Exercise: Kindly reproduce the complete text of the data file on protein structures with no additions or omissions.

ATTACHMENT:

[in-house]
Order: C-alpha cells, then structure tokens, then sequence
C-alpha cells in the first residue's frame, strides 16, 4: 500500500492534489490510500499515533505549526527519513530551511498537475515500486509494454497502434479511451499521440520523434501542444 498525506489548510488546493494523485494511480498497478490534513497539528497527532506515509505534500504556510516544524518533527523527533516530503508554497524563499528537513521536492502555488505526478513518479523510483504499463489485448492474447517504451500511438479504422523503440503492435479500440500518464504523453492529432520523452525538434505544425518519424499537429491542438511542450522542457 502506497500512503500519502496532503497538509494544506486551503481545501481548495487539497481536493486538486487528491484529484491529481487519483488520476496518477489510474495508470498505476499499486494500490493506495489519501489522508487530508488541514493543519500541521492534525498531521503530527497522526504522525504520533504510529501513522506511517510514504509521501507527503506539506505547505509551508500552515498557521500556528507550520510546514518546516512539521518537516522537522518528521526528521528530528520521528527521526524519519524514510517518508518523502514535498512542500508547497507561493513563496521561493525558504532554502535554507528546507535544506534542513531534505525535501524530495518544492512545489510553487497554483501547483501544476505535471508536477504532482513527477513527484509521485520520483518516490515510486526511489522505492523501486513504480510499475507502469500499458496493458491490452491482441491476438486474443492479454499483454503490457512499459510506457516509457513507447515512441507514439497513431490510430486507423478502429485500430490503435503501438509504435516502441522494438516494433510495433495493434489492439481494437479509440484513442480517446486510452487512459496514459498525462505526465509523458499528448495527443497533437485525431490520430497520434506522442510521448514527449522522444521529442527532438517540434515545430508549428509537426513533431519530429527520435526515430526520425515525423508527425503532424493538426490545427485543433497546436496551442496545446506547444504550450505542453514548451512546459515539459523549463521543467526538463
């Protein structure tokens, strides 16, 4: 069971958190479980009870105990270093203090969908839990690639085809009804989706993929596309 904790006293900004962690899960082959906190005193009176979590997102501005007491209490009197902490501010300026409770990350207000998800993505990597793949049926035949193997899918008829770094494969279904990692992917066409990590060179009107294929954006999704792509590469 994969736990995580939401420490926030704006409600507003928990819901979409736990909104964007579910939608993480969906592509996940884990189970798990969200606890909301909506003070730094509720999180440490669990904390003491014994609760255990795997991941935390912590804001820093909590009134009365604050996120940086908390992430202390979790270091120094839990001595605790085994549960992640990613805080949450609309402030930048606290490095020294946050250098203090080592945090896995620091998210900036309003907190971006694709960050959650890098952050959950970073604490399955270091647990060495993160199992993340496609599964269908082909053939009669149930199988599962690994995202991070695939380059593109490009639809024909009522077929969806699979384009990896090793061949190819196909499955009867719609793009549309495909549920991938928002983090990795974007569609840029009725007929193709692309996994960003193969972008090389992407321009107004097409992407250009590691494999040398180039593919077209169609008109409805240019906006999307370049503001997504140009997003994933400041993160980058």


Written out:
[in-house]
Order: C-alpha cells, then structure tokens, then sequence
C-alpha cells in the first residue's frame, strides 16, 4: 500500500492534489490510500499515533505549526527519513530551511498537475515500486509494454497502434479511451499521440520523434501542444 498525506489548510488546493494523485494511480498497478490534513497539528497527532506515509505534500504556510516544524518533527523527533516530503508554497524563499528537513521536492502555488505526478513518479523510483504499463489485448492474447517504451500511438479504422523503440503492435479500440500518464504523453492529432520523452525538434505544425518519424499537429491542438511542450522542457 502506497500512503500519502496532503497538509494544506486551503481545501481548495487539497481536493486538486487528491484529484491529481487519483488520476496518477489510474495508470498505476499499486494500490493506495489519501489522508487530508488541514493543519500541521492534525498531521503530527497522526504522525504520533504510529501513522506511517510514504509521501507527503506539506505547505509551508500552515498557521500556528507550520510546514518546516512539521518537516522537522518528521526528521528530528520521528527521526524519519524514510517518508518523502514535498512542500508547497507561493513563496521561493525558504532554502535554507528546507535544506534542513531534505525535501524530495518544492512545489510553487497554483501547483501544476505535471508536477504532482513527477513527484509521485520520483518516490515510486526511489522505492523501486513504480510499475507502469500499458496493458491490452491482441491476438486474443492479454499483454503490457512499459510506457516509457513507447515512441507514439497513431490510430486507423478502429485500430490503435503501438509504435516502441522494438516494433510495433495493434489492439481494437479509440484513442480517446486510452487512459496514459498525462505526465509523458499528448495527443497533437485525431490520430497520434506522442510521448514527449522522444521529442527532438517540434515545430508549428509537426513533431519530429527520435526515430526520425515525423508527425503532424493538426490545427485543433497546436496551442496545446506547444504550450505542453514548451512546459515539459523549463521543467526538463
């Protein structure tokens, strides 16, 4: 069971958190479980009870105990270093203090969908839990690639085809009804989706993929596309 904790006293900004962690899960082959906190005193009176979590997102501005007491209490009197902490501010300026409770990350207000998800993505990597793949049926035949193997899918008829770094494969279904990692992917066409990590060179009107294929954006999704792509590469 994969736990995580939401420490926030704006409600507003928990819901979409736990909104964007579910939608993480969906592509996940884990189970798990969200606890909301909506003070730094509720999180440490669990904390003491014994609760255990795997991941935390912590804001820093909590009134009365604050996120940086908390992430202390979790270091120094839990001595605790085994549960992640990613805080949450609309402030930048606290490095020294946050250098203090080592945090896995620091998210900036309003907190971006694709960050959650890098952050959950970073604490399955270091647990060495993160199992993340496609599964269908082909053939009669149930199988599962690994995202991070695939380059593109490009639809024909009522077929969806699979384009990896090793061949190819196909499955009867719609793009549309495909549920991938928002983090990795974007569609840029009725007929193709692309996994960003193969972008090389992407321009107004097409992407250009590691494999040398180039593919077209169609008109409805240019906006999307370049503001997504140009997003994933400041993160980058």